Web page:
‘Collective Conscious’: The art of camaraderie

Russell Craig's wall-sized paintings resemble Rorschach tests, with the faces of women killed by police peering out from inside the abstract shapes. His work is on display in a group show at the African American Museum in Philadelphia. (Image courtesy of the African American Museum in Philadelphia)

Russell Craig's wall-sized paintings resemble Rorschach tests, with the faces of women killed by police peering out from inside the abstract shapes. His work is on display in a group show at the African American Museum in Philadelphia. (Image courtesy of the African American Museum in Philadelphia)

“Collective Conscious: The Art of Social Change”
June 2 – Aug. 26
The African American Museum in Philadelphia, 701 Arch St.
$14 for adults; $10 for students, seniors, and youth aged 4-12

A well-built wooden chair sits in one of the main galleries of the African American Museum in Philadelphia’s new group show, “Collective Conscious: The Art of Social Change.” It looks sturdy and worn, but something’s wrong: The back of the chair, instead of shooting straight up, is bent backwards and points toward the floor. There’s no support for anyone sitting in this chair. Lean back just a little, and it would be so easy to fall.

The work — “Tear Drop” by James Maurelle — is among the most striking in an exhibition that manages to be raw, compelling, and never didactic, despite taking on the lofty topic of “social change.” Maurelle’s work, for example, speaks plainly. A brief wall text explaining that the piece is a comment on the school-to-prison pipeline helps, but the sculpture is powerful on its own. So are his other works in the exhibition: a bed frame wrapped with a noose; a cage of water pipes; a wooden abacus for counting every person in the African diaspora.

“Each piece is a lineage, they’re not separate from each other,” says Maurelle, who holds an master of fine arts from the University of Pennsylvania and comes from a long line of woodworkers. His ancestors, enslaved in the South, chopped wood and built cabins for other slaves. He’s also a fourth-generation master plumber, following in the footsteps of his great-grandfather, grandfather, and father, who wished to be an architect.

“I believe they were artists, but because of the skin that they were born into and also the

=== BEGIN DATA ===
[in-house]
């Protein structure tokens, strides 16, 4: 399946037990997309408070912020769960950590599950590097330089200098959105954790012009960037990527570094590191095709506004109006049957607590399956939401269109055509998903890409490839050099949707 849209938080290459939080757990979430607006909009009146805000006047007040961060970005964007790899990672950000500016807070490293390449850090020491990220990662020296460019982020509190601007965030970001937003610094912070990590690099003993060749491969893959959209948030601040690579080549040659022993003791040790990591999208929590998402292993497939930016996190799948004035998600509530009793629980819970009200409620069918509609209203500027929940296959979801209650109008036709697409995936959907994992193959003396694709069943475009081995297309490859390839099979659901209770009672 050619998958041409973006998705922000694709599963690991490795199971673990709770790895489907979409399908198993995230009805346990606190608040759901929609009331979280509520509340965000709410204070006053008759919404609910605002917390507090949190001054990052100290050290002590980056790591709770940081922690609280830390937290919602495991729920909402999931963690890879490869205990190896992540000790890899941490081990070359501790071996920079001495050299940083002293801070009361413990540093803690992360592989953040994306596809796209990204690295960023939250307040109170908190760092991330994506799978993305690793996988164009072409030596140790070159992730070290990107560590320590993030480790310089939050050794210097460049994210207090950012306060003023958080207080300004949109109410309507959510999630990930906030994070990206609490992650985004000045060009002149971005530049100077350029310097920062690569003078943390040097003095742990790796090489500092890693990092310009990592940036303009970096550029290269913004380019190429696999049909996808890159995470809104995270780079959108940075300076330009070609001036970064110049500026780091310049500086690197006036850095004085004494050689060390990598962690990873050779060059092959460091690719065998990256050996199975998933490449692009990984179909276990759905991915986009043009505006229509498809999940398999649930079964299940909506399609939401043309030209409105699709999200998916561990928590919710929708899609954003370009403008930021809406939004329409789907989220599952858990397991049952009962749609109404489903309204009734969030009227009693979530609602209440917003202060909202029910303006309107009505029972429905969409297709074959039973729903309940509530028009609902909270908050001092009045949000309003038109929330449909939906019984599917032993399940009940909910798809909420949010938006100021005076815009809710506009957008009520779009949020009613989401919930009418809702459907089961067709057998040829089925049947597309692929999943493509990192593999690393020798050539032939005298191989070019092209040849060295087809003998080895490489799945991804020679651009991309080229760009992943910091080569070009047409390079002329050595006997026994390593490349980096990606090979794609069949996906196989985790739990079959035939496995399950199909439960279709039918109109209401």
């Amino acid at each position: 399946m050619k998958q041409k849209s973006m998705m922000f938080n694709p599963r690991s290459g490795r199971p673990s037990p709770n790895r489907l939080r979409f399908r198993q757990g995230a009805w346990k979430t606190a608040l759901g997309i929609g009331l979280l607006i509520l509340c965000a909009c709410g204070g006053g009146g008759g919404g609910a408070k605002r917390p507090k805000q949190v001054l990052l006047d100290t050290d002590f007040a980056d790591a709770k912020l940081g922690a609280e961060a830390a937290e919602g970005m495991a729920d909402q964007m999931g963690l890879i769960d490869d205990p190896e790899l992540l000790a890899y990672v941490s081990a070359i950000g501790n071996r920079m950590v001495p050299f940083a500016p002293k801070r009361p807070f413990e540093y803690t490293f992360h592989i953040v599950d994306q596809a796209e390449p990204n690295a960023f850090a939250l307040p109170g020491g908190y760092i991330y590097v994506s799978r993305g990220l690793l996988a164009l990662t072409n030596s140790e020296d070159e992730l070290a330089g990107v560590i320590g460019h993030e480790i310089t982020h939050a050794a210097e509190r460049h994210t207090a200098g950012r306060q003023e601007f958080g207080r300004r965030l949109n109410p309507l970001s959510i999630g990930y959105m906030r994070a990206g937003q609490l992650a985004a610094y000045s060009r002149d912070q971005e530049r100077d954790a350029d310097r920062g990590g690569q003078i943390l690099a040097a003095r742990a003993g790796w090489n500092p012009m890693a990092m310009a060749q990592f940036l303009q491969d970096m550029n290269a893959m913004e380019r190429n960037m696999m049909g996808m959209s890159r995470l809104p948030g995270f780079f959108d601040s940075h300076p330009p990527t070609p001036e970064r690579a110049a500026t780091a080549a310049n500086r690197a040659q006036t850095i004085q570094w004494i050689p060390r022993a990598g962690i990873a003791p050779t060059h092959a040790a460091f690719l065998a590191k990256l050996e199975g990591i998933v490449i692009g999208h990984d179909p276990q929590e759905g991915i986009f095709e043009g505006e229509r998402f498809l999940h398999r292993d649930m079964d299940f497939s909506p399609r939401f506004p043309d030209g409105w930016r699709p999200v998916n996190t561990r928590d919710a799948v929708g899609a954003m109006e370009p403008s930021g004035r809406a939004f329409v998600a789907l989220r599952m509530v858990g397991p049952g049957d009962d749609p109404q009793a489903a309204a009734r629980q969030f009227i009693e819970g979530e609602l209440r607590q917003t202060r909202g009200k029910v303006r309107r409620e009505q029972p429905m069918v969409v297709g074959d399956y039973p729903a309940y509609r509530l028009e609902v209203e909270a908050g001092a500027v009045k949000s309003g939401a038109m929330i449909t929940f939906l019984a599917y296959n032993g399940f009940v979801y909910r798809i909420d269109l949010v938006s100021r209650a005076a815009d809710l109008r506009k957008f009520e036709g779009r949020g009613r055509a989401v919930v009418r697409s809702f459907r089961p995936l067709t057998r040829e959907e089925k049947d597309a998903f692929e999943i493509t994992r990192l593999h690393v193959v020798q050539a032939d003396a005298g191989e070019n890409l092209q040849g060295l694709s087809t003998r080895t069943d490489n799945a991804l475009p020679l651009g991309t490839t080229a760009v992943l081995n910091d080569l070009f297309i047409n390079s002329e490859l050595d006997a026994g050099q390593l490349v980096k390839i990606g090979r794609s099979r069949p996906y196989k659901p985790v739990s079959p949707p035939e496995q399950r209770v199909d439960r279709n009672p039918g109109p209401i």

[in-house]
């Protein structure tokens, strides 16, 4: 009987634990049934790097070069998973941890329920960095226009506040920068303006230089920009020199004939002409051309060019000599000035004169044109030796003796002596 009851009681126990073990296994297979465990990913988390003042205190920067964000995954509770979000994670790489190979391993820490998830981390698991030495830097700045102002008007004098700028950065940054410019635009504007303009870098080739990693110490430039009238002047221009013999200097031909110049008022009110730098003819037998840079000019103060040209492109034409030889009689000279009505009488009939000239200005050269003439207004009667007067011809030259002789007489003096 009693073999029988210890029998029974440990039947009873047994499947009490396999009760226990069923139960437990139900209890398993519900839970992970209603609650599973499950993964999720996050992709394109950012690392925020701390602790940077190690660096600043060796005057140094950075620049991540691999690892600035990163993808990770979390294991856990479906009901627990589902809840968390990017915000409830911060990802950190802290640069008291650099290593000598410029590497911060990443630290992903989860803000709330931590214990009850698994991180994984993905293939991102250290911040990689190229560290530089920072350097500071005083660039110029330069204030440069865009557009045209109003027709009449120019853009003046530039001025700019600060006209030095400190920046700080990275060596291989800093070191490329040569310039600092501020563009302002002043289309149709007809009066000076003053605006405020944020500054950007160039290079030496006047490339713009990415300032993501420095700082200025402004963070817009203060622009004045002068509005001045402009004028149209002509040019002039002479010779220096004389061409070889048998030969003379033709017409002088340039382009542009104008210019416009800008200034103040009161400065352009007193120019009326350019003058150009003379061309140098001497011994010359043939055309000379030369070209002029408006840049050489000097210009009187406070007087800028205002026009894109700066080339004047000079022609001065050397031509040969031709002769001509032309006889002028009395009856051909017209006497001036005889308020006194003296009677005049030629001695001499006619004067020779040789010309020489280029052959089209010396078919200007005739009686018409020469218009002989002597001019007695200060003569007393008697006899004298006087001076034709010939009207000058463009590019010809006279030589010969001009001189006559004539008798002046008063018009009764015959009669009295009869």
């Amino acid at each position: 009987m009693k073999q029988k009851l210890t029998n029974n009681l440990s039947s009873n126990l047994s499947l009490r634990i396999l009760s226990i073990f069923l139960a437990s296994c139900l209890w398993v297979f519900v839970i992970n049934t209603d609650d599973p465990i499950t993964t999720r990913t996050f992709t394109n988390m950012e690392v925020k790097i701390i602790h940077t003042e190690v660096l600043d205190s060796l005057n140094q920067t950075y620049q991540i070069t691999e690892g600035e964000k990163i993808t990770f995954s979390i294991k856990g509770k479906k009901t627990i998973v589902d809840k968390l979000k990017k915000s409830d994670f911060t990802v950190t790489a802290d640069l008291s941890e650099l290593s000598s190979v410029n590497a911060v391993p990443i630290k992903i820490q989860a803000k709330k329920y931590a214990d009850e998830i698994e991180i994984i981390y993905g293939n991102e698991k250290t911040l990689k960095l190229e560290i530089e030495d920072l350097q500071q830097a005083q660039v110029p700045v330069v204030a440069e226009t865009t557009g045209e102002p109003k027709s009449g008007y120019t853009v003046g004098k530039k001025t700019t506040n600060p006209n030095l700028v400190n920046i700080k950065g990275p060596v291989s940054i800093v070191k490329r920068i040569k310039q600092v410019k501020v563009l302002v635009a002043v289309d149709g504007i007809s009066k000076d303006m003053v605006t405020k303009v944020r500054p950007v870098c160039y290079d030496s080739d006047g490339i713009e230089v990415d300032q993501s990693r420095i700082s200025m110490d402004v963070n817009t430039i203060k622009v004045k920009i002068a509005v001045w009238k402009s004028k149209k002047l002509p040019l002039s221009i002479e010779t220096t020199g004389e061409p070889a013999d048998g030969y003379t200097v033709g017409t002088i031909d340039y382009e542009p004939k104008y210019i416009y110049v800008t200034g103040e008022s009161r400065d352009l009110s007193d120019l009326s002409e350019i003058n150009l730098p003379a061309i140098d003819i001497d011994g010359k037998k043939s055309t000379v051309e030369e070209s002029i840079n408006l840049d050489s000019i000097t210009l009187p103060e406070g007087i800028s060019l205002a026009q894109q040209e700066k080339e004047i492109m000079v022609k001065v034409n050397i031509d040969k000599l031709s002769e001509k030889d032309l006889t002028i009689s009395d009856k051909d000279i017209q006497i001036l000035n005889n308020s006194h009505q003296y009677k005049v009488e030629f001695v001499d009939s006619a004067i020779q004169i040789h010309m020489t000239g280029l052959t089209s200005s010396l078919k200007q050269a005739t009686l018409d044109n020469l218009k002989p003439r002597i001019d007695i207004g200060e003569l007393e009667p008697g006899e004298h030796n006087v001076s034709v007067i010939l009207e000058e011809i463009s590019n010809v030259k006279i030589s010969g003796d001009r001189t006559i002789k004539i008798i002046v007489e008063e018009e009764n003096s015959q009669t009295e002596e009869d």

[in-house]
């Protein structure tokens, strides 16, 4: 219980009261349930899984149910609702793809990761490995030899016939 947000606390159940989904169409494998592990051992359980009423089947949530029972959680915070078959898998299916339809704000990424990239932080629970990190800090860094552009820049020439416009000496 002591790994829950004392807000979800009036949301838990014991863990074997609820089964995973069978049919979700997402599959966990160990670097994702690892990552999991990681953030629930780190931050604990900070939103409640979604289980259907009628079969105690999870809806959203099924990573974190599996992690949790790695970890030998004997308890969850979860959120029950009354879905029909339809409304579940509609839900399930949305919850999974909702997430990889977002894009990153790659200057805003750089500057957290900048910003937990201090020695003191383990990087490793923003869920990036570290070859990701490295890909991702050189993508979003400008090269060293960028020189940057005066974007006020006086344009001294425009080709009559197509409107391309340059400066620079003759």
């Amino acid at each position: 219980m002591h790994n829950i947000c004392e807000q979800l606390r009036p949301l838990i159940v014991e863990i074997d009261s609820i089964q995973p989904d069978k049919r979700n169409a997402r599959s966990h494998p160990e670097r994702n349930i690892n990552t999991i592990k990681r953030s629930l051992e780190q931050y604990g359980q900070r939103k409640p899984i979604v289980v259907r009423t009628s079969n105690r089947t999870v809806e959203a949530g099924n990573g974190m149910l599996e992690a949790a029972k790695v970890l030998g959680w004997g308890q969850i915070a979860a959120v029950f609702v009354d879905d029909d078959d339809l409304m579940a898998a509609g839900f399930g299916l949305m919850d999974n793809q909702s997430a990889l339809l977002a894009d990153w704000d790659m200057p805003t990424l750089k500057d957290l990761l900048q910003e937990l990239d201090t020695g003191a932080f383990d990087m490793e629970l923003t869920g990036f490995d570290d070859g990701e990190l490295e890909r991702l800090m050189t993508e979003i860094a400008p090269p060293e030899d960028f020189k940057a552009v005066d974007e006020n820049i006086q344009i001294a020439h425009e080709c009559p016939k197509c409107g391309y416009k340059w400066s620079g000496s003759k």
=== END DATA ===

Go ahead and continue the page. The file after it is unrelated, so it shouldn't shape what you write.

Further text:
time, there was no way they could afford to be artists,” he says. “But I really believe that they were.”

Lavett Ballard transforms old fences into shrines to her ancestors — biological, spiritual, and cultural. Her works incorporate family and historical photos, paint, and wax. (Image courtesy of the AAMP)

Ancestral memory is a running theme throughout the show, which also includes artists Diane Allen, Lavett Ballard, Russell Craig, Joshua Graupera, Keir Johnston, Nile Livingston, Sherman Fleming, Betty Leacraft, Tieshka K. Smith, and Shawn Theodore. They were all nominated for the AAMP’s first “residency for art and social change.” Graupera and Fleming were chosen for the honor; they’ve been working together and independently at Rush Arts Philadelphia in Logan to create new works that will be exhibited later this summer.

But after reflecting on the nominees’ artworks, AAMP’s director of curatorial services Dejay Duckett decided to organize another show that would include all of them, noting that their works returned to similar concerns.

“They seem to be really rooted to the earth,” she says. Many pieces incorporate raw materials: raw canvas, raw cotton, reclaimed wood. “Even though some of them are really dealing with otherworldly topics and themes, I love that the works themselves are really connected to the earth and our place in it.”

Craig, for example, has created wall-sized Rorschach tests using pig’s blood on canvas, painting the faces of women killed by police so they peer out from inside the abstract shapes. Ballard transforms old fences into shrines to her ancestors — biological, spiritual, and cultural.

The works alone make it a strong show, but it’s the decision to exhibit all of these artists, whether chosen for the residency or not, that really stood out to me. The artists range from their 20s to their 60s, and Maurelle says being included in the exhibition introduced him to his artistic contemporaries: emerging artists of color with deeply social concerns.


The Best of the Worst
July 13 – 29
Practice Gallery, 319 N.11th St., second floor
Free

It reminded me of a much lighter exhibition coming up next month: The gallery Practice, located in the Vox Populi building, has put out a call for the “The Best of the Worst.”

“Tired of applying to all the Philadelphia July juried exhibitions and never getting in?” reads the call for entries. “ Worse yet, you see the shows and are dumbfounded by what got in, while your highly superior work was rejected?”

The gallery is inviting artists to submit work that has been rejected from other shows — along with their rejection letters — with a promise to exhibit everything they receive, space permitting. (It’s $10 to enter, and submissions are being accepted until midnight June 15.)

It strikes me as good practice for arts organizations to support camaraderie like this, instead of pitting contemporaries against each other.


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